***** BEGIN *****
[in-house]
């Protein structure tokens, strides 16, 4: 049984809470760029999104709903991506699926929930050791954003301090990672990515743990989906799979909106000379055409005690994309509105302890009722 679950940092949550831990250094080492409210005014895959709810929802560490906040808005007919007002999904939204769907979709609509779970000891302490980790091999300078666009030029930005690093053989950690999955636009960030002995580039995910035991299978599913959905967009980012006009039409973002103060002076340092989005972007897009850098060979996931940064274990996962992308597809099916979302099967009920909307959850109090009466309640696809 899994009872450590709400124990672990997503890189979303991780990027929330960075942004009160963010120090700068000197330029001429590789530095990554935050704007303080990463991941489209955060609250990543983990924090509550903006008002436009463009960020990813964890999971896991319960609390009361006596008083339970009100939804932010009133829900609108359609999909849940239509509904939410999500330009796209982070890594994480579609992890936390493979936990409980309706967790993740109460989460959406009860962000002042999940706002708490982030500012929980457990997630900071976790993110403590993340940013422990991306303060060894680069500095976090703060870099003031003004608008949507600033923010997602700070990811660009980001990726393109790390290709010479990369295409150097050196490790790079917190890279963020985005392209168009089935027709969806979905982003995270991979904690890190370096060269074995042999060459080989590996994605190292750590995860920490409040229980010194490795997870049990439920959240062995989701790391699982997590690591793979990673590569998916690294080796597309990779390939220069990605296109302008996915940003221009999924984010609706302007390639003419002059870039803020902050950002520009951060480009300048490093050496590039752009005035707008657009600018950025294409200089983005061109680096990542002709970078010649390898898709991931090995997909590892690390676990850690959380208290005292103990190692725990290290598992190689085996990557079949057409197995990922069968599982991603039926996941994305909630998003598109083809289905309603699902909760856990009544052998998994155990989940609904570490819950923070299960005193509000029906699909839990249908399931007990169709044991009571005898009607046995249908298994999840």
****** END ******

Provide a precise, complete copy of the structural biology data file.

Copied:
[in-house]
């Protein structure tokens, strides 16, 4: 049984809470760029999104709903991506699926929930050791954003301090990672990515743990989906799979909106000379055409005690994309509105302890009722 679950940092949550831990250094080492409210005014895959709810929802560490906040808005007919007002999904939204769907979709609509779970000891302490980790091999300078666009030029930005690093053989950690999955636009960030002995580039995910035991299978599913959905967009980012006009039409973002103060002076340092989005972007897009850098060979996931940064274990996962992308597809099916979302099967009920909307959850109090009466309640696809 899994009872450590709400124990672990997503890189979303991780990027929330960075942004009160963010120090700068000197330029001429590789530095990554935050704007303080990463991941489209955060609250990543983990924090509550903006008002436009463009960020990813964890999971896991319960609390009361006596008083339970009100939804932010009133829900609108359609999909849940239509509904939410999500330009796209982070890594994480579609992890936390493979936990409980309706967790993740109460989460959406009860962000002042999940706002708490982030500012929980457990997630900071976790993110403590993340940013422990991306303060060894680069500095976090703060870099003031003004608008949507600033923010997602700070990811660009980001990726393109790390290709010479990369295409150097050196490790790079917190890279963020985005392209168009089935027709969806979905982003995270991979904690890190370096060269074995042999060459080989590996994605190292750590995860920490409040229980010194490795997870049990439920959240062995989701790391699982997590690591793979990673590569998916690294080796597309990779390939220069990605296109302008996915940003221009999924984010609706302007390639003419002059870039803020902050950002520009951060480009300048490093050496590039752009005035707008657009600018950025294409200089983005061109680096990542002709970078010649390898898709991931090995997909590892690390676990850690959380208290005292103990190692725990290290598992190689085996990557079949057409197995990922069968599982991603039926996941994305909630998003598109083809289905309603699902909760856990009544052998998994155990989940609904570490819950923070299960005193509000029906699909839990249908399931007990169709044991009571005898009607046995249908298994999840």